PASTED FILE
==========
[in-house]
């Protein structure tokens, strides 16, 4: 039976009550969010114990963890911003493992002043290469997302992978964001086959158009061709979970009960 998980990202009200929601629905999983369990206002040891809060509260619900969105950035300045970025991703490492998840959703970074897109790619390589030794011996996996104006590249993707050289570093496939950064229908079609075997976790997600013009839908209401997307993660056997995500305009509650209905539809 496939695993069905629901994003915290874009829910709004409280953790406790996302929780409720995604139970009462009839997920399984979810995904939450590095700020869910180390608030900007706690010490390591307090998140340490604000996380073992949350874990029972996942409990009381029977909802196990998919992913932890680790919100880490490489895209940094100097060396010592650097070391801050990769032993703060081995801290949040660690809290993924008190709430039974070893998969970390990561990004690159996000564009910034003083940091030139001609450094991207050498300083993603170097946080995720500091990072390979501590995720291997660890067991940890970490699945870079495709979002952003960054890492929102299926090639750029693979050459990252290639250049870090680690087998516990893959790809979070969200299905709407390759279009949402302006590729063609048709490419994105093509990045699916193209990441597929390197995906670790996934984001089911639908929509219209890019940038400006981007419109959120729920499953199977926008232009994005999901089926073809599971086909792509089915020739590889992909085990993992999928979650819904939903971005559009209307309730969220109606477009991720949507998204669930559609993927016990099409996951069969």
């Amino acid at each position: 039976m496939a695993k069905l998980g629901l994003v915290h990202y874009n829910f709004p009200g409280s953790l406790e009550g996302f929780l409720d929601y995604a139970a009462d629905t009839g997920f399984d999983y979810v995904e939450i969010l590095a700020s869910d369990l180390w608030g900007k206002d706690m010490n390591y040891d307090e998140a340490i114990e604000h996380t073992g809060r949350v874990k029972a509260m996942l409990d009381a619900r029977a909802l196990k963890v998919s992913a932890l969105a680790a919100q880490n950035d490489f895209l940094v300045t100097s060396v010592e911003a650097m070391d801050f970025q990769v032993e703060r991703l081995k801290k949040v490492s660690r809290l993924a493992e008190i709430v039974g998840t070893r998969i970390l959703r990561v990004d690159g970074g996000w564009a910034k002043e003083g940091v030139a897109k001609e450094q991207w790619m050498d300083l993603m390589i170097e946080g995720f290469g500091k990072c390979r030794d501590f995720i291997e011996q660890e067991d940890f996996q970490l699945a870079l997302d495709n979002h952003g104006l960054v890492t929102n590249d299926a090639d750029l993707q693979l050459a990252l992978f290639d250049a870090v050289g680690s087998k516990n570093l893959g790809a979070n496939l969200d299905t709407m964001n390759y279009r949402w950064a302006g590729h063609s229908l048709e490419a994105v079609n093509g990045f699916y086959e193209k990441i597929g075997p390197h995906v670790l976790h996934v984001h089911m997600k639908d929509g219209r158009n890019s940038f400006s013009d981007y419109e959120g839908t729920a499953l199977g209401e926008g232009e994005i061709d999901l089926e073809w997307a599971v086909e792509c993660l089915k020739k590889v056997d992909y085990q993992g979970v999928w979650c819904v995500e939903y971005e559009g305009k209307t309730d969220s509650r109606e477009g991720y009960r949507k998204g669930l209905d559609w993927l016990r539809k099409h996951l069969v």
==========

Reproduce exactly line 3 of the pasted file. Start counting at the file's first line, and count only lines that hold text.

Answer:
């Amino acid at each position: 039976m496939a695993k069905l998980g629901l994003v915290h990202y874009n829910f709004p009200g409280s953790l406790e009550g996302f929780l409720d929601y995604a139970a009462d629905t009839g997920f399984d999983y979810v995904e939450i969010l590095a700020s869910d369990l180390w608030g900007k206002d706690m010490n390591y040891d307090e998140a340490i114990e604000h996380t073992g809060r949350v874990k029972a509260m996942l409990d009381a619900r029977a909802l196990k963890v998919s992913a932890l969105a680790a919100q880490n950035d490489f895209l940094v300045t100097s060396v010592e911003a650097m070391d801050f970025q990769v032993e703060r991703l081995k801290k949040v490492s660690r809290l993924a493992e008190i709430v039974g998840t070893r998969i970390l959703r990561v990004d690159g970074g996000w564009a910034k002043e003083g940091v030139a897109k001609e450094q991207w790619m050498d300083l993603m390589i170097e946080g995720f290469g500091k990072c390979r030794d501590f995720i291997e011996q660890e067991d940890f996996q970490l699945a870079l997302d495709n979002h952003g104006l960054v890492t929102n590249d299926a090639d750029l993707q693979l050459a990252l992978f290639d250049a870090v050289g680690s087998k516990n570093l893959g790809a979070n496939l969200d299905t709407m964001n390759y279009r949402w950064a302006g590729h063609s229908l048709e490419a994105v079609n093509g990045f699916y086959e193209k990441i597929g075997p390197h995906v670790l976790h996934v984001h089911m997600k639908d929509g219209r158009n890019s940038f400006s013009d981007y419109e959120g839908t729920a499953l199977g209401e926008g232009e994005i061709d999901l089926e073809w997307a599971v086909e792509c993660l089915k020739k590889v056997d992909y085990q993992g979970v999928w979650c819904v995500e939903y971005e559009g305009k209307t309730d969220s509650r109606e477009g991720y009960r949507k998204g669930l209905d559609w993927l016990r539809k099409h996951l069969v």